Mastitis Symptoms, Causes, Diagnosis and Treatment


What Is Mastitis?

Breast tissue often gets inflamed and pain arises. Although this is usually a condition in women who breastfeed but women who do not breast feed are also often victims of mastitis. Lactation mastitis is the type of mastitis that occurs in breastfeeding women while non-breastfeeding women suffer from periductal mastitis. It is characterized by breast pain, redness and swelling of the breast. It usually occurs within first three months of giving birth. Mastitis makes it difficult for women to care for their child. It usually affects one breast at a time and can leave the affected area warm.

What Are The Symptoms Of Mastitis?

The symptoms are likely to occur suddenly and may include:

  • Fever.
  • Tender breast.
  • Warmth.
  • Swelling.
  • Malaise i.e. a general feeling of being unwell.
  • Persistent burn or pain in breast. The pain may only occur during breastfeeding.

Women may suffer from flu and similar symptoms before any swelling or tenderness shows up. It is recommended to see a doctor immediately after the symptoms arise.

What Causes Mastitis?

The cases of breastfeeding and non-breastfeeding women are likely to be different. Breastfeeding women tend to suffer from mastitis when there is a build-up of milk within a breast. This condition is known as milk stasis and can happen due to the following reasons:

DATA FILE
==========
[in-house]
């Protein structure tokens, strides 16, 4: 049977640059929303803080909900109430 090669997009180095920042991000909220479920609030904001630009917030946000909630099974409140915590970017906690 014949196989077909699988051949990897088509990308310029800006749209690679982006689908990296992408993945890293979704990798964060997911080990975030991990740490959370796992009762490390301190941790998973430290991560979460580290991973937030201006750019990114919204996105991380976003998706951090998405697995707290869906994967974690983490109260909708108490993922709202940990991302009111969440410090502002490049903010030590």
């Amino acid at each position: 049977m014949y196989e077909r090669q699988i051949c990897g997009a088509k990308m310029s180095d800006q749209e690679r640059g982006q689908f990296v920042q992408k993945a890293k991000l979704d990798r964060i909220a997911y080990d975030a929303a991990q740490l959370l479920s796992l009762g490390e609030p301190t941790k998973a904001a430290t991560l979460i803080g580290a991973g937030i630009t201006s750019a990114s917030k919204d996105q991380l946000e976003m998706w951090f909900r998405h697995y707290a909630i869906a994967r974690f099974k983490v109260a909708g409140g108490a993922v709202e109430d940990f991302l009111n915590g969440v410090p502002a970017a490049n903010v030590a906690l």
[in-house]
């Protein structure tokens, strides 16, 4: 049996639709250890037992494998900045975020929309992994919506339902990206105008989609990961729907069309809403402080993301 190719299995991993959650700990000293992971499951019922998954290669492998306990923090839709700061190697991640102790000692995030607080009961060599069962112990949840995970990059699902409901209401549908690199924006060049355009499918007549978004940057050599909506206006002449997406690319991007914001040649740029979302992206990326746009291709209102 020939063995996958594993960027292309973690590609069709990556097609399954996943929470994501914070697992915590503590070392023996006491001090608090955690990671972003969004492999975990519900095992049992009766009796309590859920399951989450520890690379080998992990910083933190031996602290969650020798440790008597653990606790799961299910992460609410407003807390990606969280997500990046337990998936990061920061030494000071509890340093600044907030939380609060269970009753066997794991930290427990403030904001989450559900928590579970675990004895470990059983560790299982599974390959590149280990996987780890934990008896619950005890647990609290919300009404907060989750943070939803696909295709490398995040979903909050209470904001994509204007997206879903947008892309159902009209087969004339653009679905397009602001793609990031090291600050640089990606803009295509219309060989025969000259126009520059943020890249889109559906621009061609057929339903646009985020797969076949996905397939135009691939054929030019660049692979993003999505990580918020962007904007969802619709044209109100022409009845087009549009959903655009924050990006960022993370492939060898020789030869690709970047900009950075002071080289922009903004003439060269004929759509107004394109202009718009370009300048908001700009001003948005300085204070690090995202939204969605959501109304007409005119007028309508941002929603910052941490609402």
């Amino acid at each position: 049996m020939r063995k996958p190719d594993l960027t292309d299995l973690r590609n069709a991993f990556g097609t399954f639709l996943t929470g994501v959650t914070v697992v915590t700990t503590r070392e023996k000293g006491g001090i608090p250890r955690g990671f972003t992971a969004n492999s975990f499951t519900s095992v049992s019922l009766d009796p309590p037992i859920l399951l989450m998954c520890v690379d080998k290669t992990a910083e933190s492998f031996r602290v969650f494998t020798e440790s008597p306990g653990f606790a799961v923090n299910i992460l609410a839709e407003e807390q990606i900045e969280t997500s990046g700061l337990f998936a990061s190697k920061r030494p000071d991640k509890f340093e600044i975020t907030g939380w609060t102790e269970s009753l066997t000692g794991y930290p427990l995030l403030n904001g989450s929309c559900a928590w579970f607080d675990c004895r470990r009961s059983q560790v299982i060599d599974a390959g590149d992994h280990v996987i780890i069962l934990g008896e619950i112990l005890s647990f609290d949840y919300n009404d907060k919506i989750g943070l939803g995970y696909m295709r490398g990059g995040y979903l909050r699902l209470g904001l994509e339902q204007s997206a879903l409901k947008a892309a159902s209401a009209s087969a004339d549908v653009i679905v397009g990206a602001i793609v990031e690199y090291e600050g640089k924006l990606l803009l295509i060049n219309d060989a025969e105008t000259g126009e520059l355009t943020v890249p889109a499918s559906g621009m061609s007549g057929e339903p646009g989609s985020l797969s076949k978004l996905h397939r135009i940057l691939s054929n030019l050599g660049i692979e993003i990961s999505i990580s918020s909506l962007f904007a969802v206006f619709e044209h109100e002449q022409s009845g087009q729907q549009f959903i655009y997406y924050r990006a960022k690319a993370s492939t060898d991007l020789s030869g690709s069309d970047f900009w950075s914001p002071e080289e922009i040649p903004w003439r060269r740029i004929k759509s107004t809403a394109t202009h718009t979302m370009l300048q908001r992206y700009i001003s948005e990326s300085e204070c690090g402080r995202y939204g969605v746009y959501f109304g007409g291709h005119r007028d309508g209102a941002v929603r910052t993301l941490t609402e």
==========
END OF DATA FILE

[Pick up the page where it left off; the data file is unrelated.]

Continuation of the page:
• Baby not sucking properly.
  • Improper attach to breast.
  • Infrequent feeding.

When this milk stasis is infected with bacteria, infective mastitis occurs. In non-breastfeeding women, infective mastitis can occur due to nipple piercing or damage and injury to the nipple.

What Are The Risk Factors Of Mastitis?

The following factors can increase the risk of mastitis in women:

  • Cracked nipples.
  • Breast-feeding after childbirth.
  • Weariness.
  • Wearing a fitted bra.
  • Continuously using one position to feed.
  • Medical history i.e. women who already once suffered from mastitis are more likely to develop the condition once again.

What Are The Complications Of Mastitis?

If symptoms are not immediately diagnosed and treated, only one complication can arise which requires a surgery. A collection of puss, or abscess, is developed in the breast.

How Is Mastitis Diagnosed?

Doctors usually diagnose mastitis through observations of symptoms that evolve like fever, pain and chills. Through observations, doctors also make sure the condition has not lead to a complication of abscess. Since inflammatory breast cancer results in quite similar signs and symptoms, the following may be used to rule out any doubts:

  • Mammogram.
  • Breast tissue biopsy.

How Is Mastitis Treated?

The extent of treatment will depend on how far the condition has gone. The following methods are likely to solve the problem:

  • A 10-day or 14-day course of antibiotics can cure mastitis completely if it is not very serious.
  • Changing breast feeding position frequently and using proper feeding techniques.
  • Pain relievers like ibuprofen and acetaminophen can help improve pain.
  • Having rest and drinking sufficient amount of juices and fluids.

In order to prevent mastitis, women should drain milk completely while breast feeding, change position and baby latches on the breast properly.

By : Natural Health News

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